The growth of new cells in the brain does not necessarily translate to tangible health benefits. However, in this instance, researcher Imke Kirste says that the cells appeared to become functioning neurons.

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“We saw that silence is really helping the new generated cells to differentiate into neurons, and integrate into the system.”

In this sense silence can quite literally grow your brain.

The brain is actively internalizing and evaluating information during silence

A 2001 study defined a “default mode” of brain function that showed that even when the brain was “resting” it was perpetually active internalizing and evaluating information.

Follow-up research found that the default mode is also used during the process of self-reflection. In 2013, in Frontiers in Human Neuroscience, Joseph Moran et al. wrote, the brain’s default mode network “is observed most closely during the psychological task of reflecting on one’s personalities and characteristics (self-reflection), rather than during self-recognition, thinking of the self-concept, or thinking about self-esteem, for example.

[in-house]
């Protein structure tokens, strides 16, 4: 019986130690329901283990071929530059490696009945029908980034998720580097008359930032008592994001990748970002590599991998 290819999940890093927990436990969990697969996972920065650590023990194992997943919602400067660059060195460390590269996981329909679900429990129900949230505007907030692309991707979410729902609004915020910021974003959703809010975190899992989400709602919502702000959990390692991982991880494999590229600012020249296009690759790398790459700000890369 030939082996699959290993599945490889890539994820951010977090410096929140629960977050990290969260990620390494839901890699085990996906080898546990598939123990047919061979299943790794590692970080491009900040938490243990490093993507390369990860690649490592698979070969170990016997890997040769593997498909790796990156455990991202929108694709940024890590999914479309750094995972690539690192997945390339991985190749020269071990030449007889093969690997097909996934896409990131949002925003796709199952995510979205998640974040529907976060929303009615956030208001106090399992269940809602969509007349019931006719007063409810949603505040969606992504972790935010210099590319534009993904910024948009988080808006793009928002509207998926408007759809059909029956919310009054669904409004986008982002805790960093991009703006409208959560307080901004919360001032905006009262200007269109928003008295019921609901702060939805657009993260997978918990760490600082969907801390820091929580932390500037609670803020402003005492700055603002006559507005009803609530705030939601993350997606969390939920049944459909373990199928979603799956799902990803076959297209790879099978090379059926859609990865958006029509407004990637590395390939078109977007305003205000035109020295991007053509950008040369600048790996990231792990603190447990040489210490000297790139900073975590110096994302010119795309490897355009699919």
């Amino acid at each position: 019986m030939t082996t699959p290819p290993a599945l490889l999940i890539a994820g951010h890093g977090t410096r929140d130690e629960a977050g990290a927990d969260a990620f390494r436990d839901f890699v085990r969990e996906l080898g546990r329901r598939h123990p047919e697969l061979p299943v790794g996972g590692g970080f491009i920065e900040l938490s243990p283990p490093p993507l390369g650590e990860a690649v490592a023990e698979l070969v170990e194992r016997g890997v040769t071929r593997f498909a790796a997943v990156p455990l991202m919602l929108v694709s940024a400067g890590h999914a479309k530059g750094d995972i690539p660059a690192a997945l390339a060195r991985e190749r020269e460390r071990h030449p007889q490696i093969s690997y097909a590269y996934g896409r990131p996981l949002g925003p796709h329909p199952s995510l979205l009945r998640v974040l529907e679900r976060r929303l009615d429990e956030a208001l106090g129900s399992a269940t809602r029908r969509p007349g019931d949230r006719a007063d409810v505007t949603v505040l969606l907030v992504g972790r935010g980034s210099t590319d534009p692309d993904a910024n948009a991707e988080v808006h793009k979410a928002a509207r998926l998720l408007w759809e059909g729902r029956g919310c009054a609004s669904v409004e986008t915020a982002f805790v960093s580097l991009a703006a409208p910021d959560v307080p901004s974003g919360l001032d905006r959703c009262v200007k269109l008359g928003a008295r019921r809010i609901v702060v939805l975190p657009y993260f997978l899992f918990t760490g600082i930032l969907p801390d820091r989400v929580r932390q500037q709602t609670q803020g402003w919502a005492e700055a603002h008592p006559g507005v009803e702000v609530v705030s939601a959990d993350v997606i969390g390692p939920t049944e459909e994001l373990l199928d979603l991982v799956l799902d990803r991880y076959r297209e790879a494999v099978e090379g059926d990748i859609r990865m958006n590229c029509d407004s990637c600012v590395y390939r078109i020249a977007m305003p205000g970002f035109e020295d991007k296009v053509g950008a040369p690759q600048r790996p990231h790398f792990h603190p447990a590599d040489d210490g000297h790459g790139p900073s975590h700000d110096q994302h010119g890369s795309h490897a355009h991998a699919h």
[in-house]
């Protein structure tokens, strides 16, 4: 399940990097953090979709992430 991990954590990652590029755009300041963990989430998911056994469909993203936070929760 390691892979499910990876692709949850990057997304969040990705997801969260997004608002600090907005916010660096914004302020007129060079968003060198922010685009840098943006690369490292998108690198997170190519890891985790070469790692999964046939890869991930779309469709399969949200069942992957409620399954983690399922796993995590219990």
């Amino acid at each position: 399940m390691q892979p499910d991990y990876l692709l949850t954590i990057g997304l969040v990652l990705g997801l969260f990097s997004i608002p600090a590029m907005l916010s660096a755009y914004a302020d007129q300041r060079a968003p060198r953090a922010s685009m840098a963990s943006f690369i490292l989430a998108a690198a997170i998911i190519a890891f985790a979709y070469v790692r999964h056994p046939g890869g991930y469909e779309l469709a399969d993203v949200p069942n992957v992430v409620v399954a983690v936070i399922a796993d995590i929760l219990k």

“When the brain rests it is able to integrate internal and external information into “a conscious workspace,” said Moran and colleagues.

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When you are not distracted by noise or goal-orientated tasks, there appears to be a quiet time that allows your conscious workspace to process things. During these periods of silence, your brain has the freedom it needs to discover its place in your internal and external world.

The default mode helps you think about profound things in an imaginative way.

As Herman Melville once wrote,[2]

“All profound things and emotions of things are preceded and attended by silence.”

Silence relieves stress and tension.

It has been found that noise can have a pronounced physical effect on our brains resulting in elevated levels of stress hormones. The sound waves reach the brain as electrical signals via the ear. The body reacts to these signals even if it is sleeping. It is thought that the amygdalae (located in the temporal lobes of the brain) which is associated with memory formation and emotion is activated and this causes a release of stress hormones. If you live in a consistently noisy environment that you are likely to experience chronically elevated levels of stress hormones.